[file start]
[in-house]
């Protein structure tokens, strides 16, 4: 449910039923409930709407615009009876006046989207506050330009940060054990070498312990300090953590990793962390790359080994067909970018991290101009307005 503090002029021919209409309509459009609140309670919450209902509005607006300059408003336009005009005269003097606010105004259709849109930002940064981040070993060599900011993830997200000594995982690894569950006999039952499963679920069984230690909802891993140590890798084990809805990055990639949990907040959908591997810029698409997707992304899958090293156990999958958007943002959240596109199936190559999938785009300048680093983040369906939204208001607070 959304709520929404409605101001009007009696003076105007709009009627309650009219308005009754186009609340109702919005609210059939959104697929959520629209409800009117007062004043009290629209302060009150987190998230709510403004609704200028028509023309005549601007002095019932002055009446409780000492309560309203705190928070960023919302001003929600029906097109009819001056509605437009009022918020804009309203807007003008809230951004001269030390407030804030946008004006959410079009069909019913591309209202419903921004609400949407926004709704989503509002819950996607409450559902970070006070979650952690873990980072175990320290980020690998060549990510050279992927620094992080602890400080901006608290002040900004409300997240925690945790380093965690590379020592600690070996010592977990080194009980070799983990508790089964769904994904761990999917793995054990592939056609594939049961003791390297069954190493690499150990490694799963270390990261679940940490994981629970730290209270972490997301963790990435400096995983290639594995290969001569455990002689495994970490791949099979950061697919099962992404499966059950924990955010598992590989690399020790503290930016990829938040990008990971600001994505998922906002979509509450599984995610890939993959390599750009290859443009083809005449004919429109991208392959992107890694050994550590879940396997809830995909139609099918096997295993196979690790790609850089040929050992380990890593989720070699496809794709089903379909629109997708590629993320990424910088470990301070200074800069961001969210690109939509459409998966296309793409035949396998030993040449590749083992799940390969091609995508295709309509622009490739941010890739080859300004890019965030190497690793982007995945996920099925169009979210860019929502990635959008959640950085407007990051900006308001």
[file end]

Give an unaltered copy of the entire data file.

[in-house]
């Protein structure tokens, strides 16, 4: 449910039923409930709407615009009876006046989207506050330009940060054990070498312990300090953590990793962390790359080994067909970018991290101009307005 503090002029021919209409309509459009609140309670919450209902509005607006300059408003336009005009005269003097606010105004259709849109930002940064981040070993060599900011993830997200000594995982690894569950006999039952499963679920069984230690909802891993140590890798084990809805990055990639949990907040959908591997810029698409997707992304899958090293156990999958958007943002959240596109199936190559999938785009300048680093983040369906939204208001607070 959304709520929404409605101001009007009696003076105007709009009627309650009219308005009754186009609340109702919005609210059939959104697929959520629209409800009117007062004043009290629209302060009150987190998230709510403004609704200028028509023309005549601007002095019932002055009446409780000492309560309203705190928070960023919302001003929600029906097109009819001056509605437009009022918020804009309203807007003008809230951004001269030390407030804030946008004006959410079009069909019913591309209202419903921004609400949407926004709704989503509002819950996607409450559902970070006070979650952690873990980072175990320290980020690998060549990510050279992927620094992080602890400080901006608290002040900004409300997240925690945790380093965690590379020592600690070996010592977990080194009980070799983990508790089964769904994904761990999917793995054990592939056609594939049961003791390297069954190493690499150990490694799963270390990261679940940490994981629970730290209270972490997301963790990435400096995983290639594995290969001569455990002689495994970490791949099979950061697919099962992404499966059950924990955010598992590989690399020790503290930016990829938040990008990971600001994505998922906002979509509450599984995610890939993959390599750009290859443009083809005449004919429109991208392959992107890694050994550590879940396997809830995909139609099918096997295993196979690790790609850089040929050992380990890593989720070699496809794709089903379909629109997708590629993320990424910088470990301070200074800069961001969210690109939509459409998966296309793409035949396998030993040449590749083992799940390969091609995508295709309509622009490739941010890739080859300004890019965030190497690793982007995945996920099925169009979210860019929502990635959008959640950085407007990051900006308001």